Crime levels in Central Equatoria State have reduced by 45 percent between 2010 and 2011.
The State Governor Clement Wani Konga told state legislators in Juba that crimes committed in the state reduced drastically from 6,841 in 2010 to 3,733 in 2011.
”Current prominent sources of crimes committed in the capital are associated with land grabbing, robbery, money counterfeiting, kidnapping and murder. However, insecurity remains a critical challenge, especially in the state capital Juba and this has greatly affected development”, said Konga during yesterday’s re-opening of the fourth session of the Legislative Assembly.
He pointed out that controversy in power administration between the State Government and the central government contradicts effective provision of security and efforts to ensure proper rule of law.
“The foundations of our administrative structures in our new nation are based on decentralisation system of governance. Unfortunately, there is continuous overlapping of the security organs in their structures, roles and duties in the state whose result is lack of coordination and cooperation”, said Konga.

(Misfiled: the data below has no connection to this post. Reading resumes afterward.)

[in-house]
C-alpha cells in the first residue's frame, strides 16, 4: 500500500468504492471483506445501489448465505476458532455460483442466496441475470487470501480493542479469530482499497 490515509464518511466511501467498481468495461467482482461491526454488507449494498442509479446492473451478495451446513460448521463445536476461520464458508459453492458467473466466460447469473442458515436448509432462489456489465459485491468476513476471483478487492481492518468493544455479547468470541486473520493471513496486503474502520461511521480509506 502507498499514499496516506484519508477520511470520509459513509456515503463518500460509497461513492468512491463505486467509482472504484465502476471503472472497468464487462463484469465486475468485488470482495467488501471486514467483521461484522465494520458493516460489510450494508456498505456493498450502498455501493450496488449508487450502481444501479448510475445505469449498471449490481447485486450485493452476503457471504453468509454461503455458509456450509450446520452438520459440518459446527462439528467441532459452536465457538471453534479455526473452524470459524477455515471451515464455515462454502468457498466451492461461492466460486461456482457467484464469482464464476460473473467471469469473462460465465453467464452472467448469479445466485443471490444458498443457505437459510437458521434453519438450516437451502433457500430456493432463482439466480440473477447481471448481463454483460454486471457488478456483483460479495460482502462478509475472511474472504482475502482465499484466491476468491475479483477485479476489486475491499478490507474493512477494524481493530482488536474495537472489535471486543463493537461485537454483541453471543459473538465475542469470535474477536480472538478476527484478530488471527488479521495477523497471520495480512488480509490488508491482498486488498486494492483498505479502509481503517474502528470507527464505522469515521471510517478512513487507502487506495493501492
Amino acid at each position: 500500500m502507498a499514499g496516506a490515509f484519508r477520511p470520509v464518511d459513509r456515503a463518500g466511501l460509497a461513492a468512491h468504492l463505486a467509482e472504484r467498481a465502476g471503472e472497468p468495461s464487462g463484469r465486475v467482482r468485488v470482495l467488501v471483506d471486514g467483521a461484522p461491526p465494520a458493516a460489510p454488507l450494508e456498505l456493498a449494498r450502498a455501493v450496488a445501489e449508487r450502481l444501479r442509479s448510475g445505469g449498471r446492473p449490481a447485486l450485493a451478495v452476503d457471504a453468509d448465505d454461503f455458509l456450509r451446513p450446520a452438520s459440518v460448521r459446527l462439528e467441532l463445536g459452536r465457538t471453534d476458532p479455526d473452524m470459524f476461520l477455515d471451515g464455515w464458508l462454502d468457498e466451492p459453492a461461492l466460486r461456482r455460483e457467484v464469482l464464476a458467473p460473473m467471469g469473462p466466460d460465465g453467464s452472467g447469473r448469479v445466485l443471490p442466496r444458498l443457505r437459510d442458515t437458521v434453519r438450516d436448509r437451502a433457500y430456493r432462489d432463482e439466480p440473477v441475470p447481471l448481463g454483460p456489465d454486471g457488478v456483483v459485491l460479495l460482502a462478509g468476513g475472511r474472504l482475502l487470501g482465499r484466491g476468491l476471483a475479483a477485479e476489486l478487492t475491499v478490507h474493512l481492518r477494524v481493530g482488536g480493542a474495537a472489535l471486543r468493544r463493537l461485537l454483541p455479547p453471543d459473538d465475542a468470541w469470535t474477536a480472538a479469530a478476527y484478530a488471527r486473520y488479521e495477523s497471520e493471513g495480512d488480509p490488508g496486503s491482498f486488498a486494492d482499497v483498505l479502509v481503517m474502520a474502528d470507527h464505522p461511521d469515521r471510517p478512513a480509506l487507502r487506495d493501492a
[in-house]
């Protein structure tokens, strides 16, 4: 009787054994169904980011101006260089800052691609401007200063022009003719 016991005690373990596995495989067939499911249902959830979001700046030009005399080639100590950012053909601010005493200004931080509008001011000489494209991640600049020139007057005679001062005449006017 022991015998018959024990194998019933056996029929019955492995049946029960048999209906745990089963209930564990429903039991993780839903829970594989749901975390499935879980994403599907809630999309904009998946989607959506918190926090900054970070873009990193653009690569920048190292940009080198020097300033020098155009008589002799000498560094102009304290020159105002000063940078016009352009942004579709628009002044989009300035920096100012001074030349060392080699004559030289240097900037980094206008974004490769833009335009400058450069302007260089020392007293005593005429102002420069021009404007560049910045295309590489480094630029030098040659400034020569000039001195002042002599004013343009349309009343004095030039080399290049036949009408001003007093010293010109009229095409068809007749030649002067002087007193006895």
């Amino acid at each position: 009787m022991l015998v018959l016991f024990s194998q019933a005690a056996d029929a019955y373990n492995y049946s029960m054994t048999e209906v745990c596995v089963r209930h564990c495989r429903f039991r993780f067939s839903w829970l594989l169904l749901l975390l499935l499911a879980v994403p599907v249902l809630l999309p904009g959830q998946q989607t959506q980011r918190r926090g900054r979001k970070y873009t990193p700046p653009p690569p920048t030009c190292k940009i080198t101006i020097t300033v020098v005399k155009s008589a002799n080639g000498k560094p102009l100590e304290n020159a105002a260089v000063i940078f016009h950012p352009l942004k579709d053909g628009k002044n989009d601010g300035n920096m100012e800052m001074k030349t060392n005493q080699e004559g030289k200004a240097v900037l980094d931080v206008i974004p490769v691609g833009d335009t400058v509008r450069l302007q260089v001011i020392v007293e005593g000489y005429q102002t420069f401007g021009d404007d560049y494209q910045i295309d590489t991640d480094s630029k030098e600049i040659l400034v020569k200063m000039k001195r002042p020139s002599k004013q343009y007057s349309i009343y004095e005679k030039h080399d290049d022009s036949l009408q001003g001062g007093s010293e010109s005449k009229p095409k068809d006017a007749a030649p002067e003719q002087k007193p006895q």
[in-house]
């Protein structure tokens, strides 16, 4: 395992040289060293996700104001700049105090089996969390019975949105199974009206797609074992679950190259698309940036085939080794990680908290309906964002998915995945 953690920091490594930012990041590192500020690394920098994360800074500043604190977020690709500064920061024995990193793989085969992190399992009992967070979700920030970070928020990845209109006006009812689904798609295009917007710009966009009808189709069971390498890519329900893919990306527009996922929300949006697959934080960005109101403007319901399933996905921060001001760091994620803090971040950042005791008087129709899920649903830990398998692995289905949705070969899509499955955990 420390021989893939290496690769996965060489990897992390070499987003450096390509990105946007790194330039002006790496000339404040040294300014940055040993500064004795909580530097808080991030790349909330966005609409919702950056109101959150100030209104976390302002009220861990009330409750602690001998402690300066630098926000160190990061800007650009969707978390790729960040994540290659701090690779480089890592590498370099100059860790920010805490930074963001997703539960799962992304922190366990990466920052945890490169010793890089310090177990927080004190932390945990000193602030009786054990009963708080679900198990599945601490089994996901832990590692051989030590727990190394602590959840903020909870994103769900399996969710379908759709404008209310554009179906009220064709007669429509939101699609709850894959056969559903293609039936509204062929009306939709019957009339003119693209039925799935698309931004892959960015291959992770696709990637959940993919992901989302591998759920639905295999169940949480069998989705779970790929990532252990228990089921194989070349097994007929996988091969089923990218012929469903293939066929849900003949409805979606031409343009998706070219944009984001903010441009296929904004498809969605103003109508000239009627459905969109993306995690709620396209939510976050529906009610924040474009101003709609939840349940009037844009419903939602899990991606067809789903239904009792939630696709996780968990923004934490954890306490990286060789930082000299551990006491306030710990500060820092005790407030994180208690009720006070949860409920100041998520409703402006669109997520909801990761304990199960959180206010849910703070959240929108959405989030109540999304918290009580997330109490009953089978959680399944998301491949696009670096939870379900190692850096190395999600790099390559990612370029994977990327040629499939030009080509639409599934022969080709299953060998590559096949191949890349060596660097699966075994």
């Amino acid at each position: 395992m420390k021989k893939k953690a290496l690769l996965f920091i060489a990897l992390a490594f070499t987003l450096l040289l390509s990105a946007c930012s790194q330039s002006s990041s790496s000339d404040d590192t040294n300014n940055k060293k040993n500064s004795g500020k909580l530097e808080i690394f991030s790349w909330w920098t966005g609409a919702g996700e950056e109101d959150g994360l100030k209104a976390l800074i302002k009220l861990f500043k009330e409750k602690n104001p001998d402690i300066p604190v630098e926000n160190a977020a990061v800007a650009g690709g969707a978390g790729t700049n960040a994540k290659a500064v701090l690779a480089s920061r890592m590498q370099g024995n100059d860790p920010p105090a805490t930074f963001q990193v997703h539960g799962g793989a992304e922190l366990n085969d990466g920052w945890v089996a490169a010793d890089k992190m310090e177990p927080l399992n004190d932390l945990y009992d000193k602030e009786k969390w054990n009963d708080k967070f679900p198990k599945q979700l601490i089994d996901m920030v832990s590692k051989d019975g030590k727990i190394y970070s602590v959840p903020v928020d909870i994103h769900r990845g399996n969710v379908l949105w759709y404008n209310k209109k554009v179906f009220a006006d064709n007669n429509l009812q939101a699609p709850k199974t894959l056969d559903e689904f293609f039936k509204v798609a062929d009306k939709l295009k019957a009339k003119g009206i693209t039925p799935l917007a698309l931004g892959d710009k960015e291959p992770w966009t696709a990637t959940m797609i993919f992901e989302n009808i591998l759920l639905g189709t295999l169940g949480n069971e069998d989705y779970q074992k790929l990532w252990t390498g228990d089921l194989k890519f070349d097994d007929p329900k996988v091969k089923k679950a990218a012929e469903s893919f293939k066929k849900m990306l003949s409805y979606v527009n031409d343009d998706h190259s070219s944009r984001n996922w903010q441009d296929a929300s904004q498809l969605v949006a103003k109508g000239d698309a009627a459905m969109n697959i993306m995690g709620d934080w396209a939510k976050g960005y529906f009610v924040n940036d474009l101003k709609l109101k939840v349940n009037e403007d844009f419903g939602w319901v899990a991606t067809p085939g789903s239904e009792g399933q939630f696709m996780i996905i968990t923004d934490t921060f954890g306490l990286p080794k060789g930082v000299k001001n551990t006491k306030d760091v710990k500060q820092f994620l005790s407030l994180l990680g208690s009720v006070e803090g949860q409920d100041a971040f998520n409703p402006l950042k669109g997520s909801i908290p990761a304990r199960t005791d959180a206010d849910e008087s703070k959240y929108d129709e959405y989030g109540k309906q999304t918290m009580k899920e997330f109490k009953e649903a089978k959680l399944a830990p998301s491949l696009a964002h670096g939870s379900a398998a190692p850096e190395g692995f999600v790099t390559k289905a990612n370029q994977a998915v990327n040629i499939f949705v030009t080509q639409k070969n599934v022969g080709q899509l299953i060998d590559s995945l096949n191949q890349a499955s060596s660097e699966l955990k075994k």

Meanwhile, the South Sudan Human Rights Commission today concluded a three-day workshop in Juba.
The workshop focused on strengthening staffs of the Commission on issues related to human rights management.
The Commission’s Chairperson Lawrence Korbandi said the staffs and human rights defenders within the institutions were taken through human rights elements and issues.
“The issues were protection and promotion of human rights, investigations and observation of rules that will make the institution viable while carrying its functions”, Korbandi said.
The workshop was organised through a partnership of the United Nations Mission in South Sudan (UNMISS).
He cited ignorance and illiteracy as the key impediments to the work of the Commission in the infant country.
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